With the recent rise in cases of Covid in the UK, with ‘Pirola’ set to become the dominant variant and over 65’s being eligible for booster vaccinations, employers are more likely to find Covid is once again impacting their workforce.
We’ve set out below some answers to questions you may have to remind you of the current position when dealing with Covid, as well as helping you be prepared for any issues as and when they arise.
Q: What are employers currently required to do?
A: The current guidance sets out actions that can be taken by employers to reduce the spread of respiratory infections, including Covid 19. This includes:
- Encourage vaccination for those who are eligible.
- Let Fresh Air In. This will help to reduce the concentration of respiratory particles and in turn reduce the risk of airborne transmission of respiratory viruses.
- Maintain a clean workplace. Keeping the workplace clean reduces the risk of infection, such as cleaning surfaces that are touched by a lot of people. Providing sanitiser and appropriate cleaning products can assist staff in supporting this.
Q: Do I we need to report any outbreak in the office?
A: There is no need to report any outbreak of Covid-19. However, if you find you are experiencing high levels of people developing respiratory symptoms in the workplace, you should look to promote and apply the above preventative actions more rigorously.
Q: What about health and safety requirements? Covid-19 used to be part of our overall risk assessment, is this still the case?
A: For most businesses, it is no longer required for Covid-19 to be explicitly considered as part of their health and safety risk assessment. However, certain sector specific employers for example care facilities and healthcare providers who deal directly with Covid-19, should continue to consider this in their risk assessments.
Employers should remember they have statutory and common law duties regarding the health and safety of their employees. Likewise, employees also have health and safety responsibilities to anyone who may be affected by their acts or omissions whilst at work and to co-operate with their employer as far as is necessary to enable their employer to comply with any health and safety requirement.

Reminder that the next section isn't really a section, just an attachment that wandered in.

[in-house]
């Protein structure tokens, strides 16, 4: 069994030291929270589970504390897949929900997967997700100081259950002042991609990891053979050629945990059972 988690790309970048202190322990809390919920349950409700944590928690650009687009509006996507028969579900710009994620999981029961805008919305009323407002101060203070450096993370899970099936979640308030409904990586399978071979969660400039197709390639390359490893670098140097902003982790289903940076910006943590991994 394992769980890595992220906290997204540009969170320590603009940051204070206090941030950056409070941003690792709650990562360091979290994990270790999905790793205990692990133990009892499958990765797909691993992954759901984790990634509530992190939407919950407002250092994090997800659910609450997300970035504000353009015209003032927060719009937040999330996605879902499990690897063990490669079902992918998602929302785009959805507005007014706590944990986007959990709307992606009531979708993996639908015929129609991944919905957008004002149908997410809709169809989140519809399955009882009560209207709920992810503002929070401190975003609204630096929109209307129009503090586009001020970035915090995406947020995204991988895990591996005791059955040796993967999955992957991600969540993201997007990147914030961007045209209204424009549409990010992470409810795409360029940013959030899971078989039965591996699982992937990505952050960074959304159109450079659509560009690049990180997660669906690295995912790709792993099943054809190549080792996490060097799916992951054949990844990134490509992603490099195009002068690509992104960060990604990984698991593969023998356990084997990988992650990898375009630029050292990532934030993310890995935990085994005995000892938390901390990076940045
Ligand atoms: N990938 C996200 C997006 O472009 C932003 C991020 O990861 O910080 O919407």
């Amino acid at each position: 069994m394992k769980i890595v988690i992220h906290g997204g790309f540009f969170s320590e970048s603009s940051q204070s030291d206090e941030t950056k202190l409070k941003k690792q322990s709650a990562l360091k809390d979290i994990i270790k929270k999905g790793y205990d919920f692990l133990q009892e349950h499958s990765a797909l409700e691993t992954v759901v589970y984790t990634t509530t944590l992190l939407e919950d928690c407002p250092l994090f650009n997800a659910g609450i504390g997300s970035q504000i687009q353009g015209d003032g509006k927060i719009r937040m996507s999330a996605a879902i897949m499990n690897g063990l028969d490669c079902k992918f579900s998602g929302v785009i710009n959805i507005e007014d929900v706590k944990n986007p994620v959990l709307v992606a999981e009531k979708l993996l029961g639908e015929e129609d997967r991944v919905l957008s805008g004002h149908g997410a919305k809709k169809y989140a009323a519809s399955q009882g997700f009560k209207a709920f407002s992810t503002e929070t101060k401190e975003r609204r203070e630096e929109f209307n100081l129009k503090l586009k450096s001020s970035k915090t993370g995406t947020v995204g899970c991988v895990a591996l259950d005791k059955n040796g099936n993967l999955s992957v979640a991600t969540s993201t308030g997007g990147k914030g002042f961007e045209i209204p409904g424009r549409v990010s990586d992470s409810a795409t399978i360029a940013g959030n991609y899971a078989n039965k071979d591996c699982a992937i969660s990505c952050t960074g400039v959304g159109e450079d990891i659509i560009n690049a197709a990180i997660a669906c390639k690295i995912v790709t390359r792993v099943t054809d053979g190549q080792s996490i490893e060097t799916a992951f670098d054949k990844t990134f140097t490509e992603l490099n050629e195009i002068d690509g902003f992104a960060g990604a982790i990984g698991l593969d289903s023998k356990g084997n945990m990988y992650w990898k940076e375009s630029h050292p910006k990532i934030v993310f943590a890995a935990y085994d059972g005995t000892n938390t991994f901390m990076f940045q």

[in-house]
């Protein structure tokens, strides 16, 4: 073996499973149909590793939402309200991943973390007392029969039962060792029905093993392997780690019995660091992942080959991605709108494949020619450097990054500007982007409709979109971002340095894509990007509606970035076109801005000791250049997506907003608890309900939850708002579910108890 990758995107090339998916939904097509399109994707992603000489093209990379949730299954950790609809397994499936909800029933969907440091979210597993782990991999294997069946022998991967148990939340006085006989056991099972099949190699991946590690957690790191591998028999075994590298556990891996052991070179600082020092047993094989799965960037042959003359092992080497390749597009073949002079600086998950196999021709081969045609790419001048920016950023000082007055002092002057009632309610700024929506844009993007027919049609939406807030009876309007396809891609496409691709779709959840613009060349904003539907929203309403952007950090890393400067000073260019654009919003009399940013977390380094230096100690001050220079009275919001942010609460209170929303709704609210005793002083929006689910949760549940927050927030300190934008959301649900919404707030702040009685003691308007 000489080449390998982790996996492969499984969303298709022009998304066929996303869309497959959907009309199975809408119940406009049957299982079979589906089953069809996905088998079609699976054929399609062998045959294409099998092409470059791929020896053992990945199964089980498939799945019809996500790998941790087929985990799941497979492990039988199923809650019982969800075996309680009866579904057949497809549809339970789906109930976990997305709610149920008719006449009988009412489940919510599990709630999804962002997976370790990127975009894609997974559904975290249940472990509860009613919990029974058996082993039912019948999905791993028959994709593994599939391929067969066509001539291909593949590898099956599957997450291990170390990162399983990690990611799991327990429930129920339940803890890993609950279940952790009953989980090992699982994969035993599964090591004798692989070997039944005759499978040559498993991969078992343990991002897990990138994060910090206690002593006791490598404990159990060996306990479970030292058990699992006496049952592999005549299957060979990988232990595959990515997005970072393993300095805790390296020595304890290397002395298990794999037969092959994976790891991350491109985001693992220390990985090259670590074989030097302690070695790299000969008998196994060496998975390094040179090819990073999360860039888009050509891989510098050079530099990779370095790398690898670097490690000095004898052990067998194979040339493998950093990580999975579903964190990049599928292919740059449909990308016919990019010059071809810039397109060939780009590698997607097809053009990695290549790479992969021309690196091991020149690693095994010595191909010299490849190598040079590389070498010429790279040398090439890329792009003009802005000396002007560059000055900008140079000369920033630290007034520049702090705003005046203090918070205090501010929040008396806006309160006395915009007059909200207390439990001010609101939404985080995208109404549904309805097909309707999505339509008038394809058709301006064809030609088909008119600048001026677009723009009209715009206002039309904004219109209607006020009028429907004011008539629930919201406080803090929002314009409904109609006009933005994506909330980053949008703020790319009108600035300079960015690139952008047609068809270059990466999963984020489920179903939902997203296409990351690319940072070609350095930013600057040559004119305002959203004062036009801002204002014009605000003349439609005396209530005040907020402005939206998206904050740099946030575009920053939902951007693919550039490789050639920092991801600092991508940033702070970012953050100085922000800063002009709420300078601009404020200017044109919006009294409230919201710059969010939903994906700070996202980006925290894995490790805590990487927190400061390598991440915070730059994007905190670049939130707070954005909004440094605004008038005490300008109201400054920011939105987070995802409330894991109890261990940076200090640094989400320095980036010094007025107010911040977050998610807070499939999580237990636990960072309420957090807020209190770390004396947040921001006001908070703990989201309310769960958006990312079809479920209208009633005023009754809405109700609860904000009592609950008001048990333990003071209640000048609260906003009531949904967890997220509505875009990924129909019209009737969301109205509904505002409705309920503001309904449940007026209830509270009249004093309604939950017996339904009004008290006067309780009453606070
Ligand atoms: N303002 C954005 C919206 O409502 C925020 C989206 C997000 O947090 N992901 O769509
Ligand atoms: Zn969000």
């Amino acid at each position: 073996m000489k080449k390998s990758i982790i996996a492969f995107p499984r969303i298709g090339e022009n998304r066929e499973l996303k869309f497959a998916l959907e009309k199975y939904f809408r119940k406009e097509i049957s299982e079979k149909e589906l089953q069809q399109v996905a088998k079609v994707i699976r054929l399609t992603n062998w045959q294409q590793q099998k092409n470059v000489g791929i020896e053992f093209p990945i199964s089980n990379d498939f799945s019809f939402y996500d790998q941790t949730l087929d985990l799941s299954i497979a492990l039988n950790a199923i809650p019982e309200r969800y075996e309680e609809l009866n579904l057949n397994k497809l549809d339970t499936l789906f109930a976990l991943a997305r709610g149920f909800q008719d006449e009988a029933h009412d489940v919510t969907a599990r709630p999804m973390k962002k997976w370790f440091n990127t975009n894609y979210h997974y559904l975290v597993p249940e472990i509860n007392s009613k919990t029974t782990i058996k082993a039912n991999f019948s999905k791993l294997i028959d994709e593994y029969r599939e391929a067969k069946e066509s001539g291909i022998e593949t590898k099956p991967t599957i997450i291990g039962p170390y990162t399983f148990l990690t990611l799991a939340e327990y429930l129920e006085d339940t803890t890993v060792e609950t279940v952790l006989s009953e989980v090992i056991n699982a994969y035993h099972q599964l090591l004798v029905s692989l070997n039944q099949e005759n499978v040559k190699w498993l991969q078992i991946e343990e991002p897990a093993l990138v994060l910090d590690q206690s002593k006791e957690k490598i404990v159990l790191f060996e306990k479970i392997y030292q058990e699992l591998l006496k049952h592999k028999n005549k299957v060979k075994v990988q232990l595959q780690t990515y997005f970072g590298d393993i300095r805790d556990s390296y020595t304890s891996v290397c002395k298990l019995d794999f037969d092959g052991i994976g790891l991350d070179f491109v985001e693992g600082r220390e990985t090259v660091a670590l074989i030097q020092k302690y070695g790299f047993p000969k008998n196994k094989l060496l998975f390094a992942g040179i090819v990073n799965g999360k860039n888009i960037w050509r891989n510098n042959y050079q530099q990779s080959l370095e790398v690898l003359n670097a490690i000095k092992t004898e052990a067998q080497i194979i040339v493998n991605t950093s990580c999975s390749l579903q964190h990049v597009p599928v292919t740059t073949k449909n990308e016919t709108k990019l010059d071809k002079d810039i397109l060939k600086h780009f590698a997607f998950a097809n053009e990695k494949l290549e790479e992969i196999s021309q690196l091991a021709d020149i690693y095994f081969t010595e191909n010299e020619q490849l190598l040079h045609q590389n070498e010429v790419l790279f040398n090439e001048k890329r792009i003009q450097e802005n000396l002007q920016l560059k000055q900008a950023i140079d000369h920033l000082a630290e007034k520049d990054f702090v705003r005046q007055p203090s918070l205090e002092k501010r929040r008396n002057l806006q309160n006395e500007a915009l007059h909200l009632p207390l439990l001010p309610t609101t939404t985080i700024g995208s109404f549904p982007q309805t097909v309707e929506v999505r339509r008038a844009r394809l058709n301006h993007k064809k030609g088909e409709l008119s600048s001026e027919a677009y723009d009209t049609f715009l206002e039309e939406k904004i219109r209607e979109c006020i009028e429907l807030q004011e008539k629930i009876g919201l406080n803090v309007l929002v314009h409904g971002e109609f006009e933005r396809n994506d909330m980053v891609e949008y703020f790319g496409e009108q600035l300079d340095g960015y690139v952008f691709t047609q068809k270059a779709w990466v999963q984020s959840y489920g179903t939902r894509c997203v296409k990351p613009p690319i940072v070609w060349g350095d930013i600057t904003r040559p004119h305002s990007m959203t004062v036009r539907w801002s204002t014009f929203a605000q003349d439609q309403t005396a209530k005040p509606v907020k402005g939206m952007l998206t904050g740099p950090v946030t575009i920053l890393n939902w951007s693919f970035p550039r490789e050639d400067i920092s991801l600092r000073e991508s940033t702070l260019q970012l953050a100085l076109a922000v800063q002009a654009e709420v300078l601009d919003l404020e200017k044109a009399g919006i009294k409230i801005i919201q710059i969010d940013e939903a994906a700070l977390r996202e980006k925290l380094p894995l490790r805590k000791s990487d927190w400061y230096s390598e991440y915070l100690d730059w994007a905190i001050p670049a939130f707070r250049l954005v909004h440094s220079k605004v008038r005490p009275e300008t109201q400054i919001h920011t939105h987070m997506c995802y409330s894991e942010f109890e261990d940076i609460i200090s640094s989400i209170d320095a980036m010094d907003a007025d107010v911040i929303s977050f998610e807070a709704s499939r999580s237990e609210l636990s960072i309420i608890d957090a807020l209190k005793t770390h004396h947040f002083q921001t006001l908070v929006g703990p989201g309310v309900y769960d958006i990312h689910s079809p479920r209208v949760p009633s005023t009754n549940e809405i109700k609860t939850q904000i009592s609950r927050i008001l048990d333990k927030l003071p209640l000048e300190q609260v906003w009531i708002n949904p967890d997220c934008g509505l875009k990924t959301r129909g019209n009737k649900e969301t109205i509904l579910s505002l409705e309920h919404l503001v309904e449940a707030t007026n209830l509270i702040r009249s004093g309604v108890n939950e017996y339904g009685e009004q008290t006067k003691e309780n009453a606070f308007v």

Q: Do employees have the right to know if a customer/colleague develops the virus?
A: Information regarding an individual’s or customer’s health is defined as a ‘special category of personal data’ which means it can only be processed in defined and restricted circumstances. Although it is important to manage the spread of Covid-19 by keeping staff informed about potential or confirmed cases amongst colleagues, naming individuals is best avoided and any information that is provided should be no more than is necessary.
Q: Can we make employees wear masks in the workplace?
A: Employers may choose to encourage the use of face coverings by workers, by for example displaying suitable signage, particularly in indoor areas where they may come into contact with lots of different people. However, employers have to keep in mind it is not a legal requirement when considering this.
Q: What should we do if someone tests positive for Covid-19 and they have no symptoms?
A: Government guidance recommends that employees who test positive, stay away from the workplace and work from home if they can for five days, or three days for under 18’s.
Q: What pay is someone entitled to if they are off sick with Covid-19?
A: If an employee is unable to work due to Covid-19, then the normal sick rules should apply and the employee should get any sick pay they are usually entitled to. The employee’s contract of employment and sickness absence policy will usually set out if the employee is paid Company Sick Pay or statutory sick pay.
Q: If employees can’t work from home, can we stop them coming to the workplace if they test positive for Covid-19?
A: You can insist an employee does not come into the workplace for 5 days to avoid passing it onto anyone else, but they would still be entitled to full pay if you do that, unless the contract of employment enables you to prevent them coming to work.
Q: Is the guidance the same for vulnerable employees?
A: The shielding programme for Clinically Extremely Vulnerable (CEV) individuals ended in 2021. However, there are some individuals with weakened immune systems (immunosuppressed) or who have other specific medical conditions who are at a higher risk of serious illness, despite vaccination. They are likely to have a disability under the Equality Act 2010.
For these individuals the guidance suggests that individuals in these groups should:
- Consider continuing to wear a face covering in public spaces
- Work from home if possible
- Reduce time in enclosed spaces
- Practice social distancing if possible
Employers should speak with any individuals in this category and consider their obligation to make reasonable adjustments to protect those who are at a higher risk from exposure to Covid-19.
Get in touch:
Our team of Employment Law Solicitors and HR Consultants are on hand to guide you through and help you manage your team during these challenging times. Get in touch if you need any assistance. Call us on 0203 667 5400 or email [email protected].